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Old 29-08-2013, 04:36   #31
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Re: Battery Charging Puzzle

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So if you're trying to efficiently use say 6 hours of generator use, you will get a lot more charge into the batteries by doing it in three runs of two hours each, then if you just leave the genset running for 6 hours. It really seems to me.
It should not be a lot more, but it will be more. The intial acceptance for a given SOC is higher, so short runs achieve a bit more. As batteries age the effect becomes more pronounced.

Against this the wear and tear on the generator is greater with multiple short runs.

As you would expect running the generator when loads are the highest and the SOC is at its lowest is best.
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Old 29-08-2013, 07:33   #32
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Re: Battery Charging Puzzle

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It should not be a lot more, but it will be more. The intial acceptance for a given SOC is higher, so short runs achieve a bit more. As batteries age the effect becomes more pronounced.

Against this the wear and tear on the generator is greater with multiple short runs.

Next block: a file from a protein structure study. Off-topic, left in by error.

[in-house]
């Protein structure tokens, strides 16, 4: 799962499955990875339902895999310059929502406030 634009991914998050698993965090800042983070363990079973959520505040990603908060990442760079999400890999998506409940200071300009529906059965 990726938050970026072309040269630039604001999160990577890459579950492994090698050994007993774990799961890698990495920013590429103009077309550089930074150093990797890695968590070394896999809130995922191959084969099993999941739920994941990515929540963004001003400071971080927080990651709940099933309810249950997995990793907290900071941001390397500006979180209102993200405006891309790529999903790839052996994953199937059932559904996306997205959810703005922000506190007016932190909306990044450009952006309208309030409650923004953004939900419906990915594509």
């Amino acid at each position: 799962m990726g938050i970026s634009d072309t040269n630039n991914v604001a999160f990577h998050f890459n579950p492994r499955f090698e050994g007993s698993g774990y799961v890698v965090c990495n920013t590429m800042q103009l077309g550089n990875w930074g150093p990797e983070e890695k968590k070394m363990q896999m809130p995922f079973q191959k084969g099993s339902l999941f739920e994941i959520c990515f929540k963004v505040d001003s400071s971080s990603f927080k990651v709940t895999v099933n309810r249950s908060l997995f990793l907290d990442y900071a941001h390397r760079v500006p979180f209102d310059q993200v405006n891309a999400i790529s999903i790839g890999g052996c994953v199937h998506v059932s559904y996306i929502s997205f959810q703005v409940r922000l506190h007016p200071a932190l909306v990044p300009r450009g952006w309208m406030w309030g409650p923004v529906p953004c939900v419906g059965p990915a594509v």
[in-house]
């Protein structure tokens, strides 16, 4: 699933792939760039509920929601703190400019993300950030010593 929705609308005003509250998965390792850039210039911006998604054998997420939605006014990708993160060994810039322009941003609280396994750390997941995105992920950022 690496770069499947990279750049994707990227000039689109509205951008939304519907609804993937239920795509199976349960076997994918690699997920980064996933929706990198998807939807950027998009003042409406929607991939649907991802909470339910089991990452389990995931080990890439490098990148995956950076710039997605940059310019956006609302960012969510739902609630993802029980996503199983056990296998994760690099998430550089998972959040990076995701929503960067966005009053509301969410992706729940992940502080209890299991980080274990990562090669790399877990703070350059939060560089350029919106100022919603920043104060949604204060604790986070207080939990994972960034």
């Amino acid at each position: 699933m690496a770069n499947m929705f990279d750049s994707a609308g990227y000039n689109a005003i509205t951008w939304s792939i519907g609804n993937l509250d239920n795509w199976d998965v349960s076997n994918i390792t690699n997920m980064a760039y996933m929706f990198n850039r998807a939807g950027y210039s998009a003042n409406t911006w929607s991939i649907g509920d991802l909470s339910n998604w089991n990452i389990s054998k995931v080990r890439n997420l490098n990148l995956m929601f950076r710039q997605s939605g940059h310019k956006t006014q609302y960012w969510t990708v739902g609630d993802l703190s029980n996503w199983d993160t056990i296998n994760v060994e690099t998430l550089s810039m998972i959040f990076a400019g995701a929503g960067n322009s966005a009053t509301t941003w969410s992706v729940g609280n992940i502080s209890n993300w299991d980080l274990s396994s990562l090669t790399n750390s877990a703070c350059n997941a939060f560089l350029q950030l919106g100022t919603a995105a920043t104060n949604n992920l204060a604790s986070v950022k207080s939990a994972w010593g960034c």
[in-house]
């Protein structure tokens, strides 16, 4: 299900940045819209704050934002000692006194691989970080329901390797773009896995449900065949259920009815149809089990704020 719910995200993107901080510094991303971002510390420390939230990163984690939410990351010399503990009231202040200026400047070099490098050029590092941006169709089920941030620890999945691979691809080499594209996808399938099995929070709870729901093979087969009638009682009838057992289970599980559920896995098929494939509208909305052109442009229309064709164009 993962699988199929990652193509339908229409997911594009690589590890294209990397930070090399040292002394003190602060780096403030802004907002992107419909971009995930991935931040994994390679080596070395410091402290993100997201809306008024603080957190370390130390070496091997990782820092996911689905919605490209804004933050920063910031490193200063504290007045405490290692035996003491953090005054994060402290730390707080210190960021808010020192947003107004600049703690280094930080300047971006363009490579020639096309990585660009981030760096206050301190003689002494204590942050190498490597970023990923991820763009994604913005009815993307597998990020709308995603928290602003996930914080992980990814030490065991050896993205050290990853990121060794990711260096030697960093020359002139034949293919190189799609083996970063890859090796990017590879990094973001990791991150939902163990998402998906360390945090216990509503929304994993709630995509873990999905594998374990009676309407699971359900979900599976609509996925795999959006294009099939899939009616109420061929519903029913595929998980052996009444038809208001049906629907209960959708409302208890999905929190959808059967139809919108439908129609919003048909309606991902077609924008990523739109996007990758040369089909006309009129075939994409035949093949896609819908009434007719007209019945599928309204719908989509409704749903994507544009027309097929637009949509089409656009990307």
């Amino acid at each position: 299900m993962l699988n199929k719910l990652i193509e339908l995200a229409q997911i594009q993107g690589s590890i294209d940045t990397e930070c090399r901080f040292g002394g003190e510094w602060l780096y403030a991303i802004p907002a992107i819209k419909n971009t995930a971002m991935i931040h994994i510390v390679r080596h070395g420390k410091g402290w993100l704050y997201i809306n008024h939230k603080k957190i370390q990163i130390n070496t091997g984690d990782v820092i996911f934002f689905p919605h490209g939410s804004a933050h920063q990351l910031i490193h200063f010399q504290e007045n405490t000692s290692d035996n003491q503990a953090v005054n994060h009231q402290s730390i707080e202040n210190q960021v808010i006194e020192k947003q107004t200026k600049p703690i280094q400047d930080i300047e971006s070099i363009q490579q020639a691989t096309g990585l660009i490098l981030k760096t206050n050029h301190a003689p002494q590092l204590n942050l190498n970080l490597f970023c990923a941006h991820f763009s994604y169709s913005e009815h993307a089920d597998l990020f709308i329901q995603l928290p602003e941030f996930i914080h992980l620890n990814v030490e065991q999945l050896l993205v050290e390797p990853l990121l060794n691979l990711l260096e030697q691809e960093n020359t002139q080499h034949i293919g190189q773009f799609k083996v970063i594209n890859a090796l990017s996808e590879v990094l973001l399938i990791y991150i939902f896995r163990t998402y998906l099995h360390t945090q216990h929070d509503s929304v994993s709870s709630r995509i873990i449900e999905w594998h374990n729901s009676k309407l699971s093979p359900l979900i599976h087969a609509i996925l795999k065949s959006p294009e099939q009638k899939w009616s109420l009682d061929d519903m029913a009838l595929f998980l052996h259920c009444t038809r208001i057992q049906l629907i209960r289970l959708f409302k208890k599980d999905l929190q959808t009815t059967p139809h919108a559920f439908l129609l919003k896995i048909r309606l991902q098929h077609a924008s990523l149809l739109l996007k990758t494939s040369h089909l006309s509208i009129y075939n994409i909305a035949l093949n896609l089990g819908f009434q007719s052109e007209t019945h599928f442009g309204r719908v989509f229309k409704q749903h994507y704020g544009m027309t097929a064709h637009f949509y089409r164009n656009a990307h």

As you would expect running the generator when loads are the highest and the SOC is at its lowest is best.
Naturally, and so I typically shut down the generator soon after the charger reaches absorption stage. That way I use 50% or 60% to 80% or 90% as my working range for working the batts.

And then get them up further up than that once and a while when I have more lengthy AC tasks on board (washing and drying clothes, etc.). Then try to go into a port once every week or ten days to let the batts soak up a good, full charge, plus equalization.

That's working pretty well so far. I am eager to get some wind or solar working so I have a way of getting them all the way up when I'm not on board. This will surely be much better for the batts' health.
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Old 29-08-2013, 11:38   #33
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Re: Battery Charging Puzzle

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That's working pretty well so far. I am eager to get some wind or solar working so I have a way of getting them all the way up when I'm not on board. This will surely be much better for the batts' health.
One thing to consider is I would be very surprised if your next set of batteries are not lithium. The technology is not quite there yet, but its getting very close and the very high acceptance rate of this chemistry is a major advantantage for boats that get most of their electrical power from a generator.

With a generator equipped, relatively high power consumption boat like yours solar and/or wind has got a lot advantages with lead acid batteries. It enables you to get the battery SOC 100%, compensates for the self discharge when you are away and helps reduce your generator run time.

However, most of the above advantages disapear with lithium. They don't like being charged to 100%, there is little self discharge and the very high acceptance rate means that your generator run times will be much shorter anyway. Unless your solar array is very large where it starts to contribute a reasonable proportion of your daily needs, it won't have a lot of impact.